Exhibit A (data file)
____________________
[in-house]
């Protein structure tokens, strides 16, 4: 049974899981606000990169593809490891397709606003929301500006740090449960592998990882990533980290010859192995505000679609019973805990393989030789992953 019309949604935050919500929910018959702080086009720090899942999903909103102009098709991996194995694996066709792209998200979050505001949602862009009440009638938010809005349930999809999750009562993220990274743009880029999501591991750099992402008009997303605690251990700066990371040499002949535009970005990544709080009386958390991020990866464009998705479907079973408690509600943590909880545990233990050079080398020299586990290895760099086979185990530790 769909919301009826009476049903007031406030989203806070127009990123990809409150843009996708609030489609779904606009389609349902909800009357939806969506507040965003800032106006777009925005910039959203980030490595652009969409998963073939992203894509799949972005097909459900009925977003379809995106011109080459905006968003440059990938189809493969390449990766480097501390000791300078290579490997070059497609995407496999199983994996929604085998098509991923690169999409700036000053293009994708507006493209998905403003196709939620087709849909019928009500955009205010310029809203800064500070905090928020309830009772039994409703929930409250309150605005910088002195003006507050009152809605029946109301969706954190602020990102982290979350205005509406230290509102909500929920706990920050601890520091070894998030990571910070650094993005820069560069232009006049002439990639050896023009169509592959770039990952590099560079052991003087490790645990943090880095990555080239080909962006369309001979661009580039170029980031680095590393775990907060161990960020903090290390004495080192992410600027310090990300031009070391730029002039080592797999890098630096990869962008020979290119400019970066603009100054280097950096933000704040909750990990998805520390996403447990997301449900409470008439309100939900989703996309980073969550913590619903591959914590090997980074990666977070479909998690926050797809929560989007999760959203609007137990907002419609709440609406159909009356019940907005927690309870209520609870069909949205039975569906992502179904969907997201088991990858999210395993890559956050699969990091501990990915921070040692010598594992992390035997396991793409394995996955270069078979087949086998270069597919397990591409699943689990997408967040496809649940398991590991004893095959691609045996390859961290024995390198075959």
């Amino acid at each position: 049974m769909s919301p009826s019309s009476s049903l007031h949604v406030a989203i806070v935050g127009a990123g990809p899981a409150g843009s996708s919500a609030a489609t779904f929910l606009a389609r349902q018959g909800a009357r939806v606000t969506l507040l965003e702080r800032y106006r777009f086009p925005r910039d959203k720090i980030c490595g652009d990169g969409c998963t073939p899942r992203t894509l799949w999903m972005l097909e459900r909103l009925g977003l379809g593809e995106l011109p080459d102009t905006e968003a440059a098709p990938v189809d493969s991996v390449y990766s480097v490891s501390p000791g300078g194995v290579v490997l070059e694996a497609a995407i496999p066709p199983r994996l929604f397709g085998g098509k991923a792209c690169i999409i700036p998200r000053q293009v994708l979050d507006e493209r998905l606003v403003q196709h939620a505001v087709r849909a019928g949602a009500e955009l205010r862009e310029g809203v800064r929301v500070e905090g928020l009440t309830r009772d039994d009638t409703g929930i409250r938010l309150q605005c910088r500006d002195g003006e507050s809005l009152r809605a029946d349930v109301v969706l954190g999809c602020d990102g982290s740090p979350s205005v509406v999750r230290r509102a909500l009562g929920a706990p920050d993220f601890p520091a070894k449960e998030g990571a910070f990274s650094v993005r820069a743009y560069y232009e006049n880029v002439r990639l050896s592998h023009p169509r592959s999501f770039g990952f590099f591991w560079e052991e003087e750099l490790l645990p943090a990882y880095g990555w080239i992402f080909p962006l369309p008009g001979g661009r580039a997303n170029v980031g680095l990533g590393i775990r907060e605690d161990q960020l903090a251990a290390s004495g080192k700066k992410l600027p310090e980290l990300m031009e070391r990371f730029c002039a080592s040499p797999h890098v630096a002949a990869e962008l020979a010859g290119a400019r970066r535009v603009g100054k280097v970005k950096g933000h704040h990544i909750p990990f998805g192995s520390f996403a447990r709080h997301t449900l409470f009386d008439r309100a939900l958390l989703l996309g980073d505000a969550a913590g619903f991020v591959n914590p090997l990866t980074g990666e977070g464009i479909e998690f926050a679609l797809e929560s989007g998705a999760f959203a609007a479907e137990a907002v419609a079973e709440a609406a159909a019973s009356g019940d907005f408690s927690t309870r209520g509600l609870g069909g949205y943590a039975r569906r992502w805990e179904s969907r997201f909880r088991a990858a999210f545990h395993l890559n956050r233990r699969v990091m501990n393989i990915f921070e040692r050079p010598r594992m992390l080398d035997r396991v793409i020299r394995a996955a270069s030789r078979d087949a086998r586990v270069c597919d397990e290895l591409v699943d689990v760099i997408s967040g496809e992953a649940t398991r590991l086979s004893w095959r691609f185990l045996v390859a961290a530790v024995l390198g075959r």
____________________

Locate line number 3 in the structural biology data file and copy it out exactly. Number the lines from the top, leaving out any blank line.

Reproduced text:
């Amino acid at each position: 049974m769909s919301p009826s019309s009476s049903l007031h949604v406030a989203i806070v935050g127009a990123g990809p899981a409150g843009s996708s919500a609030a489609t779904f929910l606009a389609r349902q018959g909800a009357r939806v606000t969506l507040l965003e702080r800032y106006r777009f086009p925005r910039d959203k720090i980030c490595g652009d990169g969409c998963t073939p899942r992203t894509l799949w999903m972005l097909e459900r909103l009925g977003l379809g593809e995106l011109p080459d102009t905006e968003a440059a098709p990938v189809d493969s991996v390449y990766s480097v490891s501390p000791g300078g194995v290579v490997l070059e694996a497609a995407i496999p066709p199983r994996l929604f397709g085998g098509k991923a792209c690169i999409i700036p998200r000053q293009v994708l979050d507006e493209r998905l606003v403003q196709h939620a505001v087709r849909a019928g949602a009500e955009l205010r862009e310029g809203v800064r929301v500070e905090g928020l009440t309830r009772d039994d009638t409703g929930i409250r938010l309150q605005c910088r500006d002195g003006e507050s809005l009152r809605a029946d349930v109301v969706l954190g999809c602020d990102g982290s740090p979350s205005v509406v999750r230290r509102a909500l009562g929920a706990p920050d993220f601890p520091a070894k449960e998030g990571a910070f990274s650094v993005r820069a743009y560069y232009e006049n880029v002439r990639l050896s592998h023009p169509r592959s999501f770039g990952f590099f591991w560079e052991e003087e750099l490790l645990p943090a990882y880095g990555w080239i992402f080909p962006l369309p008009g001979g661009r580039a997303n170029v980031g680095l990533g590393i775990r907060e605690d161990q960020l903090a251990a290390s004495g080192k700066k992410l600027p310090e980290l990300m031009e070391r990371f730029c002039a080592s040499p797999h890098v630096a002949a990869e962008l020979a010859g290119a400019r970066r535009v603009g100054k280097v970005k950096g933000h704040h990544i909750p990990f998805g192995s520390f996403a447990r709080h997301t449900l409470f009386d008439r309100a939900l958390l989703l996309g980073d505000a969550a913590g619903f991020v591959n914590p090997l990866t980074g990666e977070g464009i479909e998690f926050a679609l797809e929560s989007g998705a999760f959203a609007a479907e137990a907002v419609a079973e709440a609406a159909a019973s009356g019940d907005f408690s927690t309870r209520g509600l609870g069909g949205y943590a039975r569906r992502w805990e179904s969907r997201f909880r088991a990858a999210f545990h395993l890559n956050r233990r699969v990091m501990n393989i990915f921070e040692r050079p010598r594992m992390l080398d035997r396991v793409i020299r394995a996955a270069s030789r078979d087949a086998r586990v270069c597919d397990e290895l591409v699943d689990v760099i997408s967040g496809e992953a649940t398991r590991l086979s004893w095959r691609f185990l045996v390859a961290a530790v024995l390198g075959r």